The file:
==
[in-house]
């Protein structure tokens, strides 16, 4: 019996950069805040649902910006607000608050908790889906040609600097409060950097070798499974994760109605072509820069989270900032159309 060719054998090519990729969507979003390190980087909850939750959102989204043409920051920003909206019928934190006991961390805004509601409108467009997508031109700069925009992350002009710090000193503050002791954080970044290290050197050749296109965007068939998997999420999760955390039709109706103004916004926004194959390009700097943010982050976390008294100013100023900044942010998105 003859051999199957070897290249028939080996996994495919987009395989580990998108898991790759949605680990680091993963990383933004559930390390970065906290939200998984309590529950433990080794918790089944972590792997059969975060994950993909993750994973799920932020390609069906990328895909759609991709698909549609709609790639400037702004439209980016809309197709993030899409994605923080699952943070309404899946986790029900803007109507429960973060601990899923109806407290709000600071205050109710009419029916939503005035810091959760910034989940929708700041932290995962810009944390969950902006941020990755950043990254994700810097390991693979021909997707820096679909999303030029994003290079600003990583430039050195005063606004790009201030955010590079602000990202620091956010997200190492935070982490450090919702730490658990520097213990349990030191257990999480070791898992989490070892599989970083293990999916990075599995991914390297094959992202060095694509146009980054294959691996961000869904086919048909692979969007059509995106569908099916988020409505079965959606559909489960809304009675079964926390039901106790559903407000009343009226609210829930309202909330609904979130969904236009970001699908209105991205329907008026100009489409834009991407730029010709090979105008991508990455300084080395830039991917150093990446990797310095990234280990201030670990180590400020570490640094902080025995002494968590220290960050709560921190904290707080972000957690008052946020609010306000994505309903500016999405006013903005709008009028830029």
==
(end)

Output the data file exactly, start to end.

[in-house]
């Protein structure tokens, strides 16, 4: 019996950069805040649902910006607000608050908790889906040609600097409060950097070798499974994760109605072509820069989270900032159309 060719054998090519990729969507979003390190980087909850939750959102989204043409920051920003909206019928934190006991961390805004509601409108467009997508031109700069925009992350002009710090000193503050002791954080970044290290050197050749296109965007068939998997999420999760955390039709109706103004916004926004194959390009700097943010982050976390008294100013100023900044942010998105 003859051999199957070897290249028939080996996994495919987009395989580990998108898991790759949605680990680091993963990383933004559930390390970065906290939200998984309590529950433990080794918790089944972590792997059969975060994950993909993750994973799920932020390609069906990328895909759609991709698909549609709609790639400037702004439209980016809309197709993030899409994605923080699952943070309404899946986790029900803007109507429960973060601990899923109806407290709000600071205050109710009419029916939503005035810091959760910034989940929708700041932290995962810009944390969950902006941020990755950043990254994700810097390991693979021909997707820096679909999303030029994003290079600003990583430039050195005063606004790009201030955010590079602000990202620091956010997200190492935070982490450090919702730490658990520097213990349990030191257990999480070791898992989490070892599989970083293990999916990075599995991914390297094959992202060095694509146009980054294959691996961000869904086919048909692979969007059509995106569908099916988020409505079965959606559909489960809304009675079964926390039901106790559903407000009343009226609210829930309202909330609904979130969904236009970001699908209105991205329907008026100009489409834009991407730029010709090979105008991508990455300084080395830039991917150093990446990797310095990234280990201030670990180590400020570490640094902080025995002494968590220290960050709560921190904290707080972000957690008052946020609010306000994505309903500016999405006013903005709008009028830029």